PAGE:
Sila Kurugol, PhD
Assistant Professor of Radiology
Director of Quantitative Intelligent Imaging Lab
Department of Radiology, Boston Children’s Hospital and Harvard Medical
The presentation will highlight recent advancements in two key MRI sequences for abdominal imaging: Diffusion-weighted MRI (DW-MRI) and Dynamic Contrast-Enhanced MRI (DCE-MRI).
DW-MRI shows great promise in evaluating abdominal diseases, including cancer and noncancerous conditions in the liver, kidneys, and other organs. It is utilized for identifying tumors and abscesses, distinguishing between benign and malignant tumors, and pinpointing inflamed bowel segments in pediatric inflammatory bowel disease. However, abdominal diffusion MRI faces technical challenges, such as physiological motion (respiratory and peristaltic), image distortions, and a low signal-to-noise ratio. These challenges impact the reliability of quantitatively mapping diffusion parameters crucial for assessing tissue microstructure and clinical outcomes. To address these challenges, we’ve developed innovative techniques, including motion correction, self-supervised denoising, and distortion correction in the presence of motion. These advancements have the potential to improve the reliability of quantitative diffusion MRI in abdominal imaging.
Dynamic Contrast-Enhanced MRI (DCE-MRI) is essential in abdominal MRI, used for identifying and characterizing mass lesions and assessing renal function, specifically measuring glomerular filtration rate and differential renal function. However, 3D DCE-MRI encounters challenges, notably compromised spatiotemporal resolution and motion artifacts. The limitation in spatiotemporal resolution is due to rapid contrast dynamics lasting only a few minutes and relatively slow data acquisition for each temporal phase. This challenge is more pronounced in pediatric DCE-MRI due to smaller anatomical structures requiring higher spatial resolution and faster hemodynamics. We’ve developed reconstruction techniques based on compressed sensing and deep learning to enhance spatiotemporal resolution and facilitate accurate functional analysis. Additionally, we’ve introduced novel techniques for imaging infants and children, incorporating bulk motion detection and motion-compensated reconstruction. Moreover, we’ve implemented innovative approaches for respiratory motion correction, utilizing both prospective and retrospective motion techniques with various navigators such as pilot tone and FID navigators.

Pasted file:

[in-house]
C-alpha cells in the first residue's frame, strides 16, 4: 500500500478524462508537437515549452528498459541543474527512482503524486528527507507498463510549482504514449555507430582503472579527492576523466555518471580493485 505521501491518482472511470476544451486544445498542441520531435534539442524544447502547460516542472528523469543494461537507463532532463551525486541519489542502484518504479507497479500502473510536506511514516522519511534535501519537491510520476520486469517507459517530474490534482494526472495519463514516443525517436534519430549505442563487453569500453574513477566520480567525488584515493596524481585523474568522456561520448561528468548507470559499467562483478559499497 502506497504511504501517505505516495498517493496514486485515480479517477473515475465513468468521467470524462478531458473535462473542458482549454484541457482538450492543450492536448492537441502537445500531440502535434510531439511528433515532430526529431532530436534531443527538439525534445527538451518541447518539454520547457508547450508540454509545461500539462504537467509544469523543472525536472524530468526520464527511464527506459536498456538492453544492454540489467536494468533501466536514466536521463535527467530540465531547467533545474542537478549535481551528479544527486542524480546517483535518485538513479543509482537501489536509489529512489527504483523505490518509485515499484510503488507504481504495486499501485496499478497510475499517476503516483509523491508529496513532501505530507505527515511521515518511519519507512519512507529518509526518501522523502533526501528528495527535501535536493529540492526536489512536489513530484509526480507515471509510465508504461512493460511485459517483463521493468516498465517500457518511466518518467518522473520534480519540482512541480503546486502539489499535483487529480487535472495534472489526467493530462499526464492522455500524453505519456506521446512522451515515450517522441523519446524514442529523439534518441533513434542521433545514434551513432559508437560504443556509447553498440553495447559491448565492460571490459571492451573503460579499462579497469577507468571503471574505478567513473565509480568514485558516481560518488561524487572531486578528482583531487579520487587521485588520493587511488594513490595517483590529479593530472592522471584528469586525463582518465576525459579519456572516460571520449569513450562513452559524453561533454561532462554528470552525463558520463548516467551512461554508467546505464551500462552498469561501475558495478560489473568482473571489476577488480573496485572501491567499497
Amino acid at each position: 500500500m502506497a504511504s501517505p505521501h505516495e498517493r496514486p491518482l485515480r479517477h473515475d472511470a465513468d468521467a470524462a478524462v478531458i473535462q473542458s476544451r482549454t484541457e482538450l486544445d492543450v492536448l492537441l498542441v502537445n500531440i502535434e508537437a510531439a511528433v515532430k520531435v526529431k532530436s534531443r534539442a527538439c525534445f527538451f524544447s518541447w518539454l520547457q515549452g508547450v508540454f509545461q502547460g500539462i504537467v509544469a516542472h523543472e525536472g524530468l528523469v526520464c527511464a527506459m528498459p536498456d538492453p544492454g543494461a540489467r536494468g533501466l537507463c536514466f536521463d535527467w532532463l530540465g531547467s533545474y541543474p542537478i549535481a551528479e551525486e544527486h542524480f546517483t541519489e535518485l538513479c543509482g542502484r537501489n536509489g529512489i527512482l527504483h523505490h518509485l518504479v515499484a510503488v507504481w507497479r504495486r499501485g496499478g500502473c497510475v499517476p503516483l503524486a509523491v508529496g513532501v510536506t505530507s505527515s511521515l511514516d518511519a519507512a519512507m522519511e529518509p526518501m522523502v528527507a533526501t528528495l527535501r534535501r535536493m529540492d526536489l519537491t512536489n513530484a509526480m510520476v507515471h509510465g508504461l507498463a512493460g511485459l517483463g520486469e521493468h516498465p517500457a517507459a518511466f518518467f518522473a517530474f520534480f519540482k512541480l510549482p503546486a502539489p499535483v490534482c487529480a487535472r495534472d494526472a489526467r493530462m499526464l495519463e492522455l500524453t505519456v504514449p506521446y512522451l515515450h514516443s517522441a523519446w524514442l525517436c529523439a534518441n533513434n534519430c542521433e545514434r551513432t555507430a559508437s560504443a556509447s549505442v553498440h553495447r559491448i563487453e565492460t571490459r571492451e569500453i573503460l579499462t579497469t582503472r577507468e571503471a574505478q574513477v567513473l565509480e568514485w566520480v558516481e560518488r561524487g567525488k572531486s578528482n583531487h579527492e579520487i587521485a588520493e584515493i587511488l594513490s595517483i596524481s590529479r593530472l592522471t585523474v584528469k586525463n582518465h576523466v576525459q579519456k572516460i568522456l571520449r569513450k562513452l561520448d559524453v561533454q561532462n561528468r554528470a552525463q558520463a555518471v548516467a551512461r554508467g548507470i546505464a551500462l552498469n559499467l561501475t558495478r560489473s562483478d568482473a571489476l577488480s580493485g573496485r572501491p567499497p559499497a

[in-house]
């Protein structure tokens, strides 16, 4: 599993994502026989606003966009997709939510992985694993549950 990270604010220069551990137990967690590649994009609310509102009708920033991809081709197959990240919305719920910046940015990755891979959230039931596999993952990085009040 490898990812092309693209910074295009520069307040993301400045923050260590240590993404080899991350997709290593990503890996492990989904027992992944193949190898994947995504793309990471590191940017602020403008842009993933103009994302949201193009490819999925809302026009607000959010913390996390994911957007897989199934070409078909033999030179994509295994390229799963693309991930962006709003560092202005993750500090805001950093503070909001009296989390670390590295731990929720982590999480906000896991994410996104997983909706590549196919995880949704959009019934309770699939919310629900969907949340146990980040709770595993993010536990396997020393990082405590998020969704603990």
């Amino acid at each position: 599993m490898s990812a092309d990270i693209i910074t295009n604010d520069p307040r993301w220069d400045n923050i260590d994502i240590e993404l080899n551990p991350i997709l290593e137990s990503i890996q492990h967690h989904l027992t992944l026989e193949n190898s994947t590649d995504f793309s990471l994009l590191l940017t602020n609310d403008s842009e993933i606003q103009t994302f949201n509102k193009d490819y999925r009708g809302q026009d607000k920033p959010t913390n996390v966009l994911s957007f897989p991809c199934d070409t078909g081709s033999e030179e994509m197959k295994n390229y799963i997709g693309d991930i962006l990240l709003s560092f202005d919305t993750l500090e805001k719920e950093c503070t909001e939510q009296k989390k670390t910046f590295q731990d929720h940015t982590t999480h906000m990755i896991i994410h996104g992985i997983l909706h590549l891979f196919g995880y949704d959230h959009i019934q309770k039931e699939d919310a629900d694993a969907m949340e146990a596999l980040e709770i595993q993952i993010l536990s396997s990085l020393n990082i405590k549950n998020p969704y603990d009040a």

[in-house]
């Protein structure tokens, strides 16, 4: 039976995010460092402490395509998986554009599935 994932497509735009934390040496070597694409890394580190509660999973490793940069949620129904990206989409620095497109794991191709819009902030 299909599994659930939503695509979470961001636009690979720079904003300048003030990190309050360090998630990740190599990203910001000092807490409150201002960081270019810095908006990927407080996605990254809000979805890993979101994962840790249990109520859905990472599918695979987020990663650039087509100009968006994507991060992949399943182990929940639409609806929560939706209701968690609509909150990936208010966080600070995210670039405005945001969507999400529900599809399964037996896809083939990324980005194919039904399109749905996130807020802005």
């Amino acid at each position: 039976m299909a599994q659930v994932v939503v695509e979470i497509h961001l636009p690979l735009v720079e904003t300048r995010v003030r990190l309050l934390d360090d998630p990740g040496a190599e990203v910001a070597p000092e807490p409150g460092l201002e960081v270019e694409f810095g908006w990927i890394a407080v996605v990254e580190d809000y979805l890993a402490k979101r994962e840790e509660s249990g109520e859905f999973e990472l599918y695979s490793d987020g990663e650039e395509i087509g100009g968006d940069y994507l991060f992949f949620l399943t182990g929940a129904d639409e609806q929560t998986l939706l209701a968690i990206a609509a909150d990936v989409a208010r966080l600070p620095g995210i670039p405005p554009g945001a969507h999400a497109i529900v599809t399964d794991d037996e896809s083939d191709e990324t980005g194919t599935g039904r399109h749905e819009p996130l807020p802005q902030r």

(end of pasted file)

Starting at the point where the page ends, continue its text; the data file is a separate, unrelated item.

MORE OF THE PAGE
Dr. Kurugol serves as an Assistant Professor of Radiology at Harvard Medical School and leads the Quantitative Intelligent Imaging (QUIN) Research Group within the Computational Radiology Laboratory (CRL) at Boston Children’s Hospital. She holds degrees in Electrical and Computer Engineering—BS, MSc, and PhD—with her doctoral research focusing on pioneering machine learning techniques for medical image analysis. Following her PhD, Dr. Kurugol pursued postdoctoral research at Brigham and Women’s Hospital from 2011 to 2014, in Surgical Planning Lab (SPL). Subsequently, she joined the Computational Radiology Laboratory (CRL) at Boston Children’s Hospital, working under the guidance of Dr. Simon K. Warfield. During this time, she broadened her expertise in medical imaging, particularly MRI, to address practical clinical challenges. Establishing her own research group within the Radiology department at BCH, Dr. Kurugol’s recent work concentrates on advancing MR imaging techniques, developing motion correction methods, employing computational modeling strategies, and creating machine learning algorithms for image reconstruction, image enhancement and artifact reduction and image analysis. Her research aims to enhance the understanding and interpretation of medical images, focusing on deriving quantitative and functional biomarkers for the automatic assessment of various conditions., automated diagnosis of disease. Dr. Kurugol’s contributions have been recognized with several awards, including summa and magna cum laude awards from ISMRM and the Caffey Award from SPR, and best paper awards from IEEE conferences and workshops.